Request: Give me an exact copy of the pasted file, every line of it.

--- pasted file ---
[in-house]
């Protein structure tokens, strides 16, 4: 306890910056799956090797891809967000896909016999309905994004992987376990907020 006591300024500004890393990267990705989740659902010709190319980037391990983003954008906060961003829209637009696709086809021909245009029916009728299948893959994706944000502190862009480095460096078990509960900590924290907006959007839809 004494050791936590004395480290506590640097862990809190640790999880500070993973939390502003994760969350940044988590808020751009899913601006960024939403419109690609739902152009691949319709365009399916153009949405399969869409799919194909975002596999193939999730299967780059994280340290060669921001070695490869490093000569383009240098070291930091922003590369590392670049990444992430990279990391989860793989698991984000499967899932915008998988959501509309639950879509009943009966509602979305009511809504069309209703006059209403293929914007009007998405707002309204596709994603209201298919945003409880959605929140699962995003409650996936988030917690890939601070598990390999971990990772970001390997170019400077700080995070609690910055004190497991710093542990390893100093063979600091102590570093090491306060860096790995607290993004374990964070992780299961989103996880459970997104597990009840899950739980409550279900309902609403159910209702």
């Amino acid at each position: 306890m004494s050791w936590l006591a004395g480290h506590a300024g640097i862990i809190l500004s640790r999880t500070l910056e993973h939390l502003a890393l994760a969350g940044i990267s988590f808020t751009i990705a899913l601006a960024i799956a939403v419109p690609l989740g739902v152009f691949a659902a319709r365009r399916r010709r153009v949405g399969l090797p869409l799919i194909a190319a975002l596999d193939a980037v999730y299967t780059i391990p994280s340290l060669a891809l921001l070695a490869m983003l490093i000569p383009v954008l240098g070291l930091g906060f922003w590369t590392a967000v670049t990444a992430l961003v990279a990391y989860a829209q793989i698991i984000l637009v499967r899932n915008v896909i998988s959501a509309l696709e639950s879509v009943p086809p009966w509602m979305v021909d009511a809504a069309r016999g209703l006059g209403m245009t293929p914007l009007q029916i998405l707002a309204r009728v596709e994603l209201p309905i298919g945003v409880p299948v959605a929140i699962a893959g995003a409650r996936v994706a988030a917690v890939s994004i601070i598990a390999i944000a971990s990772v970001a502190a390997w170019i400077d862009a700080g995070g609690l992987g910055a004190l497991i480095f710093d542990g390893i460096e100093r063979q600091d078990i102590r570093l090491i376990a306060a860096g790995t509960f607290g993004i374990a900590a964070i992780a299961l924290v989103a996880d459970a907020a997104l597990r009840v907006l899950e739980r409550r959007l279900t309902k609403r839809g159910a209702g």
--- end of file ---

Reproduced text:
[in-house]
């Protein structure tokens, strides 16, 4: 306890910056799956090797891809967000896909016999309905994004992987376990907020 006591300024500004890393990267990705989740659902010709190319980037391990983003954008906060961003829209637009696709086809021909245009029916009728299948893959994706944000502190862009480095460096078990509960900590924290907006959007839809 004494050791936590004395480290506590640097862990809190640790999880500070993973939390502003994760969350940044988590808020751009899913601006960024939403419109690609739902152009691949319709365009399916153009949405399969869409799919194909975002596999193939999730299967780059994280340290060669921001070695490869490093000569383009240098070291930091922003590369590392670049990444992430990279990391989860793989698991984000499967899932915008998988959501509309639950879509009943009966509602979305009511809504069309209703006059209403293929914007009007998405707002309204596709994603209201298919945003409880959605929140699962995003409650996936988030917690890939601070598990390999971990990772970001390997170019400077700080995070609690910055004190497991710093542990390893100093063979600091102590570093090491306060860096790995607290993004374990964070992780299961989103996880459970997104597990009840899950739980409550279900309902609403159910209702």
């Amino acid at each position: 306890m004494s050791w936590l006591a004395g480290h506590a300024g640097i862990i809190l500004s640790r999880t500070l910056e993973h939390l502003a890393l994760a969350g940044i990267s988590f808020t751009i990705a899913l601006a960024i799956a939403v419109p690609l989740g739902v152009f691949a659902a319709r365009r399916r010709r153009v949405g399969l090797p869409l799919i194909a190319a975002l596999d193939a980037v999730y299967t780059i391990p994280s340290l060669a891809l921001l070695a490869m983003l490093i000569p383009v954008l240098g070291l930091g906060f922003w590369t590392a967000v670049t990444a992430l961003v990279a990391y989860a829209q793989i698991i984000l637009v499967r899932n915008v896909i998988s959501a509309l696709e639950s879509v009943p086809p009966w509602m979305v021909d009511a809504a069309r016999g209703l006059g209403m245009t293929p914007l009007q029916i998405l707002a309204r009728v596709e994603l209201p309905i298919g945003v409880p299948v959605a929140i699962a893959g995003a409650r996936v994706a988030a917690v890939s994004i601070i598990a390999i944000a971990s990772v970001a502190a390997w170019i400077d862009a700080g995070g609690l992987g910055a004190l497991i480095f710093d542990g390893i460096e100093r063979q600091d078990i102590r570093l090491i376990a306060a860096g790995t509960f607290g993004i374990a900590a964070i992780a299961l924290v989103a996880d459970a907020a997104l597990r009840v907006l899950e739980r409550r959007l279900t309902k609403r839809g159910a209702g």